# Free energy from the vacuum?

An electric field with an intensity of the Schwinger limit

$$E=\frac{m_e^2c^3}{e\hbar} \approx 10^{18} \hbox{ V/m}$$

is strong enough to create electron-positron pairs out of the vacuum by separating the particles with an apparent horizon through a process similar to the Unruh Effect.

Theoretically these electrons and positrons could separately leave the region of high electric field (through holes in the electrodes) and then later be brought back together to produce real energy through annihilation (see diagram below).

Would this be a way of obtaining "free" energy from the vacuum or does that energy come from the original electric field (see third paragraph of Schwinger_effect)? As I understand it quantum field theory predicts that the vacuum has an infinite energy density and therefore electron-positron pairs can be created continuously without limit.

I could imagine steady streams of electrons and positrons coming out of the high field region and being annihilated to produce photons as illustrated in the diagram below. The steady currents in the particle streams along with the static charges on the electrodes would produce a static electromagnetic field. Therefore the system (comprising charges, currents and local EM field) would be unchanging apart from the output of photons.

Hypothesis that electric field energy density produces electron-positron pair

The Compton wavelength $$\lambda_e$$ of an electron is

$$\lambda_e = \frac{\hbar}{m_e c}$$

The energy density of an electron $$\rho_e$$ is

$$\rho_e = \frac{m_e c^2}{\lambda_e^3}$$

The energy density in the electric field (ignoring factor of $$1/2$$)

$$\rho_E=\epsilon_0 E^2$$

If we equate $$\rho_e=\rho_E$$ we find the following expression for the electric field strength E

$$E=\frac{m_e^2 c^{5/2}}{\epsilon_0^{1/2}\hbar^{3/2}}=10^{16.5}\hbox{ V/m}$$

This is a completely different expression to the Schwinger limit described above. For example it doesn’t refer to the electron/positron charge.

Work done by field in a Compton wavelength equals rest mass energy of particle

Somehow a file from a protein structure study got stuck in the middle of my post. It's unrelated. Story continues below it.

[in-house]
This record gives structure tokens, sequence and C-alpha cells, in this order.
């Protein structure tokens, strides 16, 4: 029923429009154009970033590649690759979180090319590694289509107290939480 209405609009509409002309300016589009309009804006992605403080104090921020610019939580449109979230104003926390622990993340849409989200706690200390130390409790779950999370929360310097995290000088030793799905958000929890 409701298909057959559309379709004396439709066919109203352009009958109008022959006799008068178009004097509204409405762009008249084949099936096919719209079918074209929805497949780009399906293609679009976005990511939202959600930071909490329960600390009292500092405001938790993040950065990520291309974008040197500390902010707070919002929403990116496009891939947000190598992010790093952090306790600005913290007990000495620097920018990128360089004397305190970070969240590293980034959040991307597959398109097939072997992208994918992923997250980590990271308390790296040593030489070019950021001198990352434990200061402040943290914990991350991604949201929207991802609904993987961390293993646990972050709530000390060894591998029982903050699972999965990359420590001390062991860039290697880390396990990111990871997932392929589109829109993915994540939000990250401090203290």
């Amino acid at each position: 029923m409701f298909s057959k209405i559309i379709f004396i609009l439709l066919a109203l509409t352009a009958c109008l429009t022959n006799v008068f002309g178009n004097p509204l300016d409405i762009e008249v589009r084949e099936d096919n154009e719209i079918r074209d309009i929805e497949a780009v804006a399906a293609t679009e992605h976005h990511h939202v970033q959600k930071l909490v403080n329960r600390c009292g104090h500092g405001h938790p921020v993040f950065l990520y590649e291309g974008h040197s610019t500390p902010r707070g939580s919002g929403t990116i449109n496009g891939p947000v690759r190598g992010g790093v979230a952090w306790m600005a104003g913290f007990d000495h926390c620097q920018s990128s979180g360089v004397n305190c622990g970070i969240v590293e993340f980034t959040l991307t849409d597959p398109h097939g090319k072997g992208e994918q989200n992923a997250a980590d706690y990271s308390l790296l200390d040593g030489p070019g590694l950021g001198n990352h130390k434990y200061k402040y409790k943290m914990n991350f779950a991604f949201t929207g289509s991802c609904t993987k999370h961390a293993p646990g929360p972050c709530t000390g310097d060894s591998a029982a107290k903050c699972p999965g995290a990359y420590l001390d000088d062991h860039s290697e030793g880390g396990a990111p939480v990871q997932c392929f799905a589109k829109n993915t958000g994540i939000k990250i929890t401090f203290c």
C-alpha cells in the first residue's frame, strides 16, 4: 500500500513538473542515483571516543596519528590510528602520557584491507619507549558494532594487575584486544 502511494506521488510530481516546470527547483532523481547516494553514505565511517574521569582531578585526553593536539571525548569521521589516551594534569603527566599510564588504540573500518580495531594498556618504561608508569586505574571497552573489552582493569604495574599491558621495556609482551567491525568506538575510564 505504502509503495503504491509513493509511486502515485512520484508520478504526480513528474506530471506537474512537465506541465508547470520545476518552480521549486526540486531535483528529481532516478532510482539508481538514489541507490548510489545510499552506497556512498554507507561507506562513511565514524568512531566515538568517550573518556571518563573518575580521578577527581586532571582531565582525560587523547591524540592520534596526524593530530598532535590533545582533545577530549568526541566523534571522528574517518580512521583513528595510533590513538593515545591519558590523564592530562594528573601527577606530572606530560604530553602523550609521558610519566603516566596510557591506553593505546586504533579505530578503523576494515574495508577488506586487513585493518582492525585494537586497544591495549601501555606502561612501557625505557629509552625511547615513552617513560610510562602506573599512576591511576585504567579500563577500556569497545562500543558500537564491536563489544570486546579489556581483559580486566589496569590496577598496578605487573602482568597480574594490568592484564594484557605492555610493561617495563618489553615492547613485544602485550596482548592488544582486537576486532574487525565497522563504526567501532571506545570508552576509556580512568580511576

At @lux’s suggestion I tried $$e E \times \lambda_e = m_e c^2$$ $$E=\frac{m_e^2 c^3}{e \hbar}$$

This is the Schwinger limit formula. However I don’t think this suggests that the particle energies are being supplied from the energy density of the electric field itself. Rather the particle charges pick up an energy equivalent to their rest mass as they move a Compton wavelength through the field.

• The energy comes from the applied electric field, assumed here to be constant and without incorporating depletion.
– nox
Commented May 14, 2022 at 17:20
• But if the charge on the electrodes producing the electric field doesn't change then I don't see how the electric field can lose energy. Commented May 14, 2022 at 17:22
• This is closely related to my comment about depletion. The E field is idealised, not at all physically realistic, as it is infinitely extended in space and time and constant!
– nox
Commented May 14, 2022 at 17:30
• remember that every electron-positron pair being produced is trying to reduce the electric field below the critical intensity, hence you need to pump more energy into your electric field to keep it constant. Commented May 14, 2022 at 18:20
• Response to the edited post - have you tried equating work done in a Compton wavelength to rest mass energy of electron and positron pair?
– nox
Commented May 15, 2022 at 0:02

As per energy conservation law (or "no free lunch theorem"),- whatever energy you'll put into a pair production - on annihilation it will return given energy back to the field, so that total energy density is the same : $$\gamma \to e^{^+} + e^{^-} + K \to \gamma$$ Of course electron-positron pair kinetic energies can vary due to vacuum fluctuations, and so output photon energy will vary too. However on average, you'll get your same input field density, so answer is NO,- you can't extract free energy from vacuum this way (or any other, cause it would break thermodynamic laws).